Looking at the article’s objectivity, as I stated before, this is an opinion piece. This means that the arguments presented need to be weighed as such, and thus the Authority of the author becomes more relevant. Again, the issue in this case is if I were to use your article for a paper, your opinion is no different than my own opinion, and thus it doesn’t help to strengthen my arguments.

Adding all of those factors in, I would say that your article is not much different than using Wikipedia as a source. Although the article was well sourced and had proper citations, it does not include sources that present the other side; however this is to be expected in an opinion piece. Therefore, to use your article as my main source for either support or for my research would be inappropriate, just as it would be inappropriate for me to use Wikipedia as you previously stated. So if you want me to do further research into Richard Steinberg, I’d suggest you provide a more unbiased source that presents both sides along with the proper citations and links to primary documents.

References:
1. Critical Evaluation Of Resources, The Regents of the University of California, February 4, 2008. Retrieved on February 8, 2008.
2. Uncommon dissent, Wallace, W., February 4, 2008. Retrieved on February 9, 2008.
3. Inaugural post, Wallace, W., February 2, 2008. Retreived on February 9, 2008.
4. Presidential race, and abortion, Wallace, W., February 8, 2008. Retreived on February 9, 2008.
5. Blogging against film promotion, Wallace, W., February 6, 2008. Retreived on February 9, 2008.

And with that, I’m going to play some GH3, and see if I can FC Knights of Cydonia on Expert. :p

William Wallace said...

Thanks Lledowyn, I corrected the spelling of Mark Souder's name.

To return the favor, some corrections....I wrote:

For a list of better sources on the Sternberg harassment case, see the sources section of
Uncommon dissent @ Coincidence Theories


The link to the Stephen Meyer paper, which was central to the Sternberg harassment case, does in fact point to the discovery institutes's website, where a copy of the the paper is hosted.

If you have other mainstream primary or secondary sources that I or others should consider, please do share. Meanwhile, I will sit back, relax, and enjoy the sound of crickets.

William Wallace

Lledowyn said...

Hi William,

Note the line in my conclusion that "Therefore, to use your article as my main source for either support or for my research would be inappropriate..."

Using the links of an opinion piece as my primary research is not a good idea because there lies a risk of visiting biased sources and/or only seeing one particular side. For example, would it make sense that I only use the links of an opinion piece posted in a site like MoveOn.org or only using the links of an opinion piece by Focus on the Family? Of course not, because they both have certain agendas that they are trying to promote, and thus they are inherently biased.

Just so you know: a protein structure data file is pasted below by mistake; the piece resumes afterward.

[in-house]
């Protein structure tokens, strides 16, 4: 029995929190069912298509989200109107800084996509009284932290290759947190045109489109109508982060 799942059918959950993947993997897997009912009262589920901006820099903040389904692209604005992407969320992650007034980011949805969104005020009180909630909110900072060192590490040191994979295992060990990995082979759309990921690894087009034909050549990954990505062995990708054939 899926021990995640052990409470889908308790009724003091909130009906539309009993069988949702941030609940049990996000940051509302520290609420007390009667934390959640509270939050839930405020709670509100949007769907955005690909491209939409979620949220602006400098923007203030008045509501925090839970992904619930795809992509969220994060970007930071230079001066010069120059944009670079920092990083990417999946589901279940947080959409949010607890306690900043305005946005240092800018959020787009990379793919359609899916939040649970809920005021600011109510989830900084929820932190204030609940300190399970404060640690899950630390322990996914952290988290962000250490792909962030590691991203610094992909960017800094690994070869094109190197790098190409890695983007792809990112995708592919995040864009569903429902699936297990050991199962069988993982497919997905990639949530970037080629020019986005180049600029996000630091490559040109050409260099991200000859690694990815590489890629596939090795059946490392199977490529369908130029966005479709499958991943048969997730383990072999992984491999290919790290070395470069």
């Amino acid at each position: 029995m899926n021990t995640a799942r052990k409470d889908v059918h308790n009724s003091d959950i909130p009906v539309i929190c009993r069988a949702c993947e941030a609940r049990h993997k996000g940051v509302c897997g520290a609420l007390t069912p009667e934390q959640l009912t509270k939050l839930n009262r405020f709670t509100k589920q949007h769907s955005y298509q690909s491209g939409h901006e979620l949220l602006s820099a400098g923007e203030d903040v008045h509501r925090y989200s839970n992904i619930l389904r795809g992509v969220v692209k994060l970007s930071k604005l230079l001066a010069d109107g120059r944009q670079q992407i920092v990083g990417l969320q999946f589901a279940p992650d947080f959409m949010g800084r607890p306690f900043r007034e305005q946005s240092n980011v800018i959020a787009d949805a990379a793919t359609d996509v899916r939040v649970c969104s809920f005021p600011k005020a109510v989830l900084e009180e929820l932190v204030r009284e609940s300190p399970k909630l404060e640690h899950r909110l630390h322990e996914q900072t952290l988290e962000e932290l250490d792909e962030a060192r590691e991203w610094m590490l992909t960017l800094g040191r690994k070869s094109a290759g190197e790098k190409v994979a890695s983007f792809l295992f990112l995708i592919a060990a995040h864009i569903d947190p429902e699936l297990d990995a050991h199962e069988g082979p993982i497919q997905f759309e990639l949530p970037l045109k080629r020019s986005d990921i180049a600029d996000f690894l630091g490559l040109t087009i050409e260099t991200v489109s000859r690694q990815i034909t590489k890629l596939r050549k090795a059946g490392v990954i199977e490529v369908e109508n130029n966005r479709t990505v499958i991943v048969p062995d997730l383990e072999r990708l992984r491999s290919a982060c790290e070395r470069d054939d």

Another example, is how your article does not include a link to the council statement by the Biological Society of Washington. This statement states in part, "... the paper was published without review by any associate editor; Sternberg handled the entire review process." This is a primary source document straight from the organization involved in the controversy itself, and thus it's the kind of thing that I should be using for any kind of valid research. Now you can make arguments against that statement, but to do so would involve accusing the organization of lying, and you would definitely have to provide evidence on that. For example, one way to do that would be for Richard Sternberg to reveal the peer reviewers to an unbiased third party that would also keep their identity secret. This would be to allow the reviewers to still remain anonymous, and would also allow an opportunity to judge whether they were suitable reviewers. To my knowledge, this has not happened.

Another example is your argument about Dr. Dini. It’s funny that you started your argument by stating, “A professor of physics would never demand a Ph.D. candidate affirm a belief in the theory of relativity…” The reason I think it is funny is because this is somewhat related to what I do for a living. You see, I write software for hyper-accurate inertial guidance systems that use laser gyros to determine roll, pitch, and yaw. Given the nature of the gyros that we use, we have to both understand and accept the Theory of Relativity, because if we don’t, none of what we do would work. If I were to walk up to my boss and tell him that I don’t “believe” in the Theory of Relativity, and that I instead “believe” in luminiferous aether, I would be fired on the spot. And you know what, that would be a proper course of action, because if I wrote software that didn’t follow the principles of relativity, I would be putting the lives of countless people, which depend on that guidance system, at risk. No such argument is made in your paper either due to simply not knowing of such situations, or because it would have gone against your main thesis. If the latter, that’s still ok, because given that you are presenting your opinion, it would be kind of silly to present something that goes against your main thesis, but it would still make your article unsuitable as a primary source, or a primary research point.